For 1,277 reviews, this critic has graded:
  • 50% higher than the average critic
  • 2% same as the average critic
  • 48% lower than the average critic
On average, this critic grades 2.4 points higher than other critics. (0-100 point scale)

V.A. Musetto's Scores

  • Movies
  • TV
Average review score: 62
Highest review score: 100 Momma's Man
Lowest review score: 0 Nowhere Man
Score distribution:
1,277 movie reviews
    • 83 Metascore
    • 50 V.A. Musetto
    Despite its stomach-turning images (and maybe because of), it is a daring, provocative work by a talented helmer who gets off pushing the envelope. He should be supported, no matter how outlandish he gets.
    • 82 Metascore
    • 50 V.A. Musetto
    Algenis Perez Soto was a baseball player in real life, which helps to explain his sensitive, understated performance as Sugar. But he's let down by a manipulative script recycled from dozens of sports and immigrant movies. At least it dispenses with a Hollywood ending.
    • 82 Metascore
    • 50 V.A. Musetto
    Days of Glory has good intentions and a well-executed combat scene, but it could do with more originality.
    • 82 Metascore
    • 50 V.A. Musetto
    The news footage, so powerful on its own, needs no enhancement. The dramatized scenes only slow the film's momentum.
    • 77 Metascore
    • 50 V.A. Musetto
    Direction of all three films is no more than workmanlike, which isn't surprising since they were originally made for British television. The acting, on the other hand, is sometimes superb.
    • 77 Metascore
    • 50 V.A. Musetto
    Uninspired in style, and Joan Allen's narration is dry.
    • 76 Metascore
    • 50 V.A. Musetto
    Buck is best left to TV, where it will land soon. It's "The Horse Whisperer" that should be seen on the big screen.
    • 76 Metascore
    • 50 V.A. Musetto
    Too-convenient coincidences hurt the movie's credibility. A melodramatic script best left to cable TV doesn't help, either.
    • 76 Metascore
    • 50 V.A. Musetto
    There are moments of fun (an aphrodisiac-laced dessert, for example), but generally the humor seems warmed-over.
    • 75 Metascore
    • 50 V.A. Musetto
    All this is loads of fun, but after a while sensory overload sets in, dulling the mind. Even in a kung-fu flick, more isn't always better.
    • 75 Metascore
    • 50 V.A. Musetto
    Sadly, with the Soviet Union gone, the art faces a new enemy: Islamic extremists.
    • 75 Metascore
    • 50 V.A. Musetto
    Will Marcela (wonderful Ana Geislerova) opt for brains or brawn? The answer might surprise you.
    • 74 Metascore
    • 50 V.A. Musetto
    As directed by Ole Christian Madsen, the thriller features well-choreographed shootouts and assassinations. But the script is too melodramatic and complicated for its own good.
    • 73 Metascore
    • 50 V.A. Musetto
    Johnny Depp puts in a cameo declaring that "most Americans believe the clichés about Gypsies." Unfortunately, the well-intentioned film never gets beyond clichés itself.
    • 73 Metascore
    • 50 V.A. Musetto
    Mirikitani is a colorful character and talented artist, and his story tugs at the heart. Problem is, Hattendorf insists on inserting herself in what seems like every other scene, a device that dilutes Jimmy's story.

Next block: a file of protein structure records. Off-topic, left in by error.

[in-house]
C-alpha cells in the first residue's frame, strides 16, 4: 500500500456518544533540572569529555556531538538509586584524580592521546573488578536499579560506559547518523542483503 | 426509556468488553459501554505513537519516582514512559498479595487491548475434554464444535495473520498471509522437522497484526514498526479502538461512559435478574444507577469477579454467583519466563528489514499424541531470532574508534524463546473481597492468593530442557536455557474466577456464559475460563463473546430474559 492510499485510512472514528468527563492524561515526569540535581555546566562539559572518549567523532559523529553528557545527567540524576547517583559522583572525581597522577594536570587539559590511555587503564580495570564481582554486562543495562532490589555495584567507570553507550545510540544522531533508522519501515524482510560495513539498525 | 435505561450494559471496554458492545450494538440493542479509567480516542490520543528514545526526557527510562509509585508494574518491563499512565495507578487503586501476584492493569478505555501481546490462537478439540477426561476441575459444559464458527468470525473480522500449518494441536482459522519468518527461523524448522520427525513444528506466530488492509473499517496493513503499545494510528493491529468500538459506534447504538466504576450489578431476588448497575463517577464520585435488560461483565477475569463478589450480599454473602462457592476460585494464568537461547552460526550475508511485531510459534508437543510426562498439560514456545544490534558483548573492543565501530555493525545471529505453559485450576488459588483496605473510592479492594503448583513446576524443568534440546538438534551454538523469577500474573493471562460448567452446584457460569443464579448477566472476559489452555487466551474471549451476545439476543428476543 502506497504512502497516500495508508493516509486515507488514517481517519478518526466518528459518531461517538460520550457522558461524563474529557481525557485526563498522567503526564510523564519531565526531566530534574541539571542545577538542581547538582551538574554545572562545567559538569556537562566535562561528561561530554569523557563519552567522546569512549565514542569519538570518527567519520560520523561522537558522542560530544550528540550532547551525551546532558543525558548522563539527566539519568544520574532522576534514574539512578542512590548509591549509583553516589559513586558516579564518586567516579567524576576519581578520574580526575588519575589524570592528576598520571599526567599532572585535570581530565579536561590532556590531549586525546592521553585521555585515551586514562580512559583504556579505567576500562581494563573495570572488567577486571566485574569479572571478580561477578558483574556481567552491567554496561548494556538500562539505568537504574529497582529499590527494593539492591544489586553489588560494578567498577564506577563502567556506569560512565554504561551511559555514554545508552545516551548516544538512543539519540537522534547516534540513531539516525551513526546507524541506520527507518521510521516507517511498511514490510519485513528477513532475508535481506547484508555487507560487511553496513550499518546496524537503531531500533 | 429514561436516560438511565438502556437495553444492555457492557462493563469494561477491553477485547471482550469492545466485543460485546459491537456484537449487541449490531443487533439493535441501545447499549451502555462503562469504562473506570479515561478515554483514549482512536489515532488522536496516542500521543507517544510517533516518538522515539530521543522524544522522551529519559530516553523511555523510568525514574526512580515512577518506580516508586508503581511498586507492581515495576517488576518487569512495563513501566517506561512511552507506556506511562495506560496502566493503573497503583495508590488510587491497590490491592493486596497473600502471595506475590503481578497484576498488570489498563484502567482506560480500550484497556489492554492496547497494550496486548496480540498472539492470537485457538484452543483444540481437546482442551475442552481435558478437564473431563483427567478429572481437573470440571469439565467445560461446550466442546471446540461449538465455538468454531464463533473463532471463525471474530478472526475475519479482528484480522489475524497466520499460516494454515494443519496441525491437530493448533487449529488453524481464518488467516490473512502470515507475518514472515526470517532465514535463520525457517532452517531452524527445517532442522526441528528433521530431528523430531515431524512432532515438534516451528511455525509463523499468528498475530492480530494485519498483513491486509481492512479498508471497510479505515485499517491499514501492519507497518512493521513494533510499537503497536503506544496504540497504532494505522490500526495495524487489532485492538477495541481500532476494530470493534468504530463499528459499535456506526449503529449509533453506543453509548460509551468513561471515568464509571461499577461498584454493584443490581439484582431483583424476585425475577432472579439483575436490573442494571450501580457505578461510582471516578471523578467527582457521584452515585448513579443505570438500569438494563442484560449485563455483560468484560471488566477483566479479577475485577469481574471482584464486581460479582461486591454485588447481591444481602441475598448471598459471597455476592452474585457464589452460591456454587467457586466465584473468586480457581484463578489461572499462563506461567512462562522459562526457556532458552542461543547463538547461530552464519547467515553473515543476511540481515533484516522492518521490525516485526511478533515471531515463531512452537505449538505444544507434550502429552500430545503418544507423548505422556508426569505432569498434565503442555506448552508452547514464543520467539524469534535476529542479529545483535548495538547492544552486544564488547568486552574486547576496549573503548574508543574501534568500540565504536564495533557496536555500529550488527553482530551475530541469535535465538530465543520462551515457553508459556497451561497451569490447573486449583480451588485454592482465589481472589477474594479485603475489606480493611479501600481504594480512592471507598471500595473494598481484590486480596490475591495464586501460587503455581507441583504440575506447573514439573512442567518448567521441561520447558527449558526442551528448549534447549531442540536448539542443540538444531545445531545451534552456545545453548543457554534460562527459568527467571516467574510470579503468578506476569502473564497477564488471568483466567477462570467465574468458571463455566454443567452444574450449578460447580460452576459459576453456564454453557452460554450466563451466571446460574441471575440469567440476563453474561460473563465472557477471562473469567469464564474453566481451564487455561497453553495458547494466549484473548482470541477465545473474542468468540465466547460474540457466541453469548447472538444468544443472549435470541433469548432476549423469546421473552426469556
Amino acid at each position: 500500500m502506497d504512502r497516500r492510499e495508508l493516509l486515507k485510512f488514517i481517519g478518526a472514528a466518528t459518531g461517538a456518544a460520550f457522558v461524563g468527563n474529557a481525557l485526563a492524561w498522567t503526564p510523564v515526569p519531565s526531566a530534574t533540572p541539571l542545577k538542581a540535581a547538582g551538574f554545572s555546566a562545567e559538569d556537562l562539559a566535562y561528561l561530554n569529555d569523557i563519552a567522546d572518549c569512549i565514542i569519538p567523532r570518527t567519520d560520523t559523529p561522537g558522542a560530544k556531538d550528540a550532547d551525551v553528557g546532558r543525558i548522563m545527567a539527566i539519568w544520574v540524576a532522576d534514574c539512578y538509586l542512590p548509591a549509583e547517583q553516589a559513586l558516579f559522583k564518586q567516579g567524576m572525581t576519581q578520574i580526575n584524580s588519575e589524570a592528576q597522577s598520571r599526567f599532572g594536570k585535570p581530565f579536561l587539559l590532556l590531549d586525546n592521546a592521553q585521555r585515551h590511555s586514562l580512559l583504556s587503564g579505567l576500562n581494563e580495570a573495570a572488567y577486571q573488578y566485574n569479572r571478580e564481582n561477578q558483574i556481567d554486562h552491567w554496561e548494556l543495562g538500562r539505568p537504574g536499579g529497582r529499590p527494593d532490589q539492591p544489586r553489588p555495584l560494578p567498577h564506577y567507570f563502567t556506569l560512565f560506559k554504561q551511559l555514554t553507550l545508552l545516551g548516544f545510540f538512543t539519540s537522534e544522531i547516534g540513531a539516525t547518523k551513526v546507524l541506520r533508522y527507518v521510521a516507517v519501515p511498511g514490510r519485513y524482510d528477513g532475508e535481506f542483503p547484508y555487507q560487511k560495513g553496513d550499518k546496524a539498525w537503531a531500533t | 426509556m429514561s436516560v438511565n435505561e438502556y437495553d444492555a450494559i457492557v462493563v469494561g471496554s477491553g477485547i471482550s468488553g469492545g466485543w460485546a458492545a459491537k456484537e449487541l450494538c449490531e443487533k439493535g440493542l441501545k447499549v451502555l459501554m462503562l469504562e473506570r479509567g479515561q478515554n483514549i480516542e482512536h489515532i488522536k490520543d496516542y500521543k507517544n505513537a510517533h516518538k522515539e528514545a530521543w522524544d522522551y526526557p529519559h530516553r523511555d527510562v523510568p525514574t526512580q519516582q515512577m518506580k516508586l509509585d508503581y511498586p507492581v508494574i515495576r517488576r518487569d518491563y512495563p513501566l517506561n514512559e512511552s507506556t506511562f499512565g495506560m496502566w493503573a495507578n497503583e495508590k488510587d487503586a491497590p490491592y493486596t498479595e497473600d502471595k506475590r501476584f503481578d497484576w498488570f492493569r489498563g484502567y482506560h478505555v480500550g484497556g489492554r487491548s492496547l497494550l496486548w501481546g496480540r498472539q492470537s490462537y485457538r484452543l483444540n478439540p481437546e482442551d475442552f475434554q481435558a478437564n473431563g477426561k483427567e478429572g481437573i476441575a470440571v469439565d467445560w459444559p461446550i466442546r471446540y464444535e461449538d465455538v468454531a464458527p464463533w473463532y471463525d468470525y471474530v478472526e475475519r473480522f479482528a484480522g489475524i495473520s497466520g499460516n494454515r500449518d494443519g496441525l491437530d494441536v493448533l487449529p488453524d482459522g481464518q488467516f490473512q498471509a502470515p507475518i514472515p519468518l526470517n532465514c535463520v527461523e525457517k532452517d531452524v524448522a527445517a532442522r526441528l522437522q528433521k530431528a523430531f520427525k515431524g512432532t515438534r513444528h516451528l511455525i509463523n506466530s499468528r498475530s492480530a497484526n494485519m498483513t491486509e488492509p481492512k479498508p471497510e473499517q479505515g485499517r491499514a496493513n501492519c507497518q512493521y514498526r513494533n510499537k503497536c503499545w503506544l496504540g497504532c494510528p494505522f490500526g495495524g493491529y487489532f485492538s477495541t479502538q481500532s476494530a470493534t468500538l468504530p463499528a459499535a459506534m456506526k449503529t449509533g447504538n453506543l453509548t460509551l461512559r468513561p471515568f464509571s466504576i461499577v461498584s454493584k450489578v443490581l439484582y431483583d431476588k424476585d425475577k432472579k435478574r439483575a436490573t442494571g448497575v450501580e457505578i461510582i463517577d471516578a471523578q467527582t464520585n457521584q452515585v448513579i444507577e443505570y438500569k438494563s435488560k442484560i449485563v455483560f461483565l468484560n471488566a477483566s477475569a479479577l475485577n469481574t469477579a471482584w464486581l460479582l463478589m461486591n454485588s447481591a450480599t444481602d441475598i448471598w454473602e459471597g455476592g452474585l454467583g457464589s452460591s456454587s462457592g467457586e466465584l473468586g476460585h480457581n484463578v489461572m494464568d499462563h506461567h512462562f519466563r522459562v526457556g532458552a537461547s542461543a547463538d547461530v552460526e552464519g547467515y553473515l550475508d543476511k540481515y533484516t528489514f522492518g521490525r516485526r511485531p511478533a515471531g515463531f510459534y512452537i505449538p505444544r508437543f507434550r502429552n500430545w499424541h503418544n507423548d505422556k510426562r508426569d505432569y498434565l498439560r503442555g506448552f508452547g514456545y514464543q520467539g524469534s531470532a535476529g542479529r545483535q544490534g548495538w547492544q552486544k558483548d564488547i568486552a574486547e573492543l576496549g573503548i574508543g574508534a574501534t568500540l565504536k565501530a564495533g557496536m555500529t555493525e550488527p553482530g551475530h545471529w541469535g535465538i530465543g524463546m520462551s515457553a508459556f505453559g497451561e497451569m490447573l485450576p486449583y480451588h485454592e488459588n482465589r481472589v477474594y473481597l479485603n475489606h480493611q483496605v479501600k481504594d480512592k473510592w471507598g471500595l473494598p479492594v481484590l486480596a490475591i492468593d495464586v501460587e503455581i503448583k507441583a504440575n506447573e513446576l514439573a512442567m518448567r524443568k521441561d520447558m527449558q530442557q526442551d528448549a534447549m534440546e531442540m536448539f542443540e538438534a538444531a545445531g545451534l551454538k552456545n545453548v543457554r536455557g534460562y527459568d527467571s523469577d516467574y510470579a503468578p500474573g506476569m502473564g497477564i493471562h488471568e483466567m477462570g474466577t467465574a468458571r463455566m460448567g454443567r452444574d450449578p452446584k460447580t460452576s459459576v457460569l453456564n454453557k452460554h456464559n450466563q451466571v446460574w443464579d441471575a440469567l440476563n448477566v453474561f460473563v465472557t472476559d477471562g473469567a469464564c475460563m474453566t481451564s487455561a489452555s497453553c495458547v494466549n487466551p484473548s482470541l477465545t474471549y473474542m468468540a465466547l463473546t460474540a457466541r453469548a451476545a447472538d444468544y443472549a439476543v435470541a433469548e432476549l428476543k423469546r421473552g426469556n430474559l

• 73 Metascore
    • 50 V.A. Musetto
    Riding Alone features a moving performance by Takakura (often called the Asian Clint Eastwood), as well as pretty cinematography. But the mushy script, co-written by Zhang, never rises above that of a TV soap opera.
    • 72 Metascore
    • 50 V.A. Musetto
    Potash's film tells an important and disturbing story, but his presentation is uninspired and non-cinematic. It's best left to TV.
    • 72 Metascore
    • 50 V.A. Musetto
    The fractured timeline covers five decades, which Miller weaves together, with the past shot in color and the present in black and white. Still, the soapy climax is unnecessary.
    • 72 Metascore
    • 50 V.A. Musetto
    Priceless provides lightweight, predictable entertainment that will make you yearn for the Tatou of yesteryear.
    • 72 Metascore
    • 50 V.A. Musetto
    There's little new in Armadillo.
    • 72 Metascore
    • 50 V.A. Musetto
    Sexploitation and art blend uneasily in Crazy Horse.
    • 72 Metascore
    • 50 V.A. Musetto
    The film has no ready answers, although it becomes abundantly clear that both those for and against charter schools are more concerned with covering their own asses than with helping students get a quality education.
    • 71 Metascore
    • 50 V.A. Musetto
    It's a touching story that deserves to be told. Unfortunately, Slesin's presentation is conventional and uninspired (lots of boring talking heads). These heroes deserve better.
    • 71 Metascore
    • 50 V.A. Musetto
    A beautiful but empty-headed documentary.
    • 70 Metascore
    • 50 V.A. Musetto
    Ends in a cascade of sentimentality straight out of Hollywood. Not even Chweneyagae's excellent acting or Lance Gewer's dark photography can save the film.
    • 70 Metascore
    • 50 V.A. Musetto
    An example of style over substance. There's lots of slo-mo and jittery hand-held camera work, and references to the French New Wave (especially François Truffaut), but little depth.
    • 70 Metascore
    • 50 V.A. Musetto
    Curse of the Golden Flower could also be called "Curse of 'Crouching Tiger, Hidden Dragon.' " In other words, it is yet another attempt to cash in on the success of Ang Lee's 2000 martial-arts epic, which will go down in the history books as one of the most overrated films of the decade.
    • 70 Metascore
    • 50 V.A. Musetto
    Caramel, by the way, gets its name from a blend of sugar, lemon juice and water that is boiled until it turns into a paste used to remove unwanted hair in the Middle East.
    • 70 Metascore
    • 50 V.A. Musetto
    While I have no argument with Leeson's political views, her presentation -- mostly a succession of talking heads -- is dry and uninspired. These women deserve better.
    • 69 Metascore
    • 50 V.A. Musetto